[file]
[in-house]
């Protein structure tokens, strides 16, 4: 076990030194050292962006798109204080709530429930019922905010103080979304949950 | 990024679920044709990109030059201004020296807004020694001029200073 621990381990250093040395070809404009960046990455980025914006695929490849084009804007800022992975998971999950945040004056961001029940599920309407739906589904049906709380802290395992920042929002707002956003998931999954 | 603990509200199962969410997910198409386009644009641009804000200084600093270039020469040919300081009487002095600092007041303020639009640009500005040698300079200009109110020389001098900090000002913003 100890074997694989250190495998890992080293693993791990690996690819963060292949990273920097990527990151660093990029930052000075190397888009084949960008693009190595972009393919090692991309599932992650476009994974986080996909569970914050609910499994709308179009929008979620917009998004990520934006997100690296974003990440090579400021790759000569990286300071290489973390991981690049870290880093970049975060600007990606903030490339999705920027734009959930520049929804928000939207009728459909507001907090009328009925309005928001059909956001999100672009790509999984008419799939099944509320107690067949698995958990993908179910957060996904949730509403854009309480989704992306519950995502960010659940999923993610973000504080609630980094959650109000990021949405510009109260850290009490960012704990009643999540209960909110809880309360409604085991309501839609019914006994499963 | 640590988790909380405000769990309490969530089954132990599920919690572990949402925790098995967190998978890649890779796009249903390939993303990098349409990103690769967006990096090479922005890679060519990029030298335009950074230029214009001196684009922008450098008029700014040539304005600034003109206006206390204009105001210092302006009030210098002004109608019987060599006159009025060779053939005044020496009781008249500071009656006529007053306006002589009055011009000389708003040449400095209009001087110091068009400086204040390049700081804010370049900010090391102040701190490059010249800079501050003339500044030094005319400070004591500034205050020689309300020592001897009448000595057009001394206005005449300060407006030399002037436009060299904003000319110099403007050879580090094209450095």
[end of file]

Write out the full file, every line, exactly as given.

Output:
[in-house]
């Protein structure tokens, strides 16, 4: 076990030194050292962006798109204080709530429930019922905010103080979304949950 | 990024679920044709990109030059201004020296807004020694001029200073 621990381990250093040395070809404009960046990455980025914006695929490849084009804007800022992975998971999950945040004056961001029940599920309407739906589904049906709380802290395992920042929002707002956003998931999954 | 603990509200199962969410997910198409386009644009641009804000200084600093270039020469040919300081009487002095600092007041303020639009640009500005040698300079200009109110020389001098900090000002913003 100890074997694989250190495998890992080293693993791990690996690819963060292949990273920097990527990151660093990029930052000075190397888009084949960008693009190595972009393919090692991309599932992650476009994974986080996909569970914050609910499994709308179009929008979620917009998004990520934006997100690296974003990440090579400021790759000569990286300071290489973390991981690049870290880093970049975060600007990606903030490339999705920027734009959930520049929804928000939207009728459909507001907090009328009925309005928001059909956001999100672009790509999984008419799939099944509320107690067949698995958990993908179910957060996904949730509403854009309480989704992306519950995502960010659940999923993610973000504080609630980094959650109000990021949405510009109260850290009490960012704990009643999540209960909110809880309360409604085991309501839609019914006994499963 | 640590988790909380405000769990309490969530089954132990599920919690572990949402925790098995967190998978890649890779796009249903390939993303990098349409990103690769967006990096090479922005890679060519990029030298335009950074230029214009001196684009922008450098008029700014040539304005600034003109206006206390204009105001210092302006009030210098002004109608019987060599006159009025060779053939005044020496009781008249500071009656006529007053306006002589009055011009000389708003040449400095209009001087110091068009400086204040390049700081804010370049900010090391102040701190490059010249800079501050003339500044030094005319400070004591500034205050020689309300020592001897009448000595057009001394206005005449300060407006030399002037436009060299904003000319110099403007050879580090094209450095």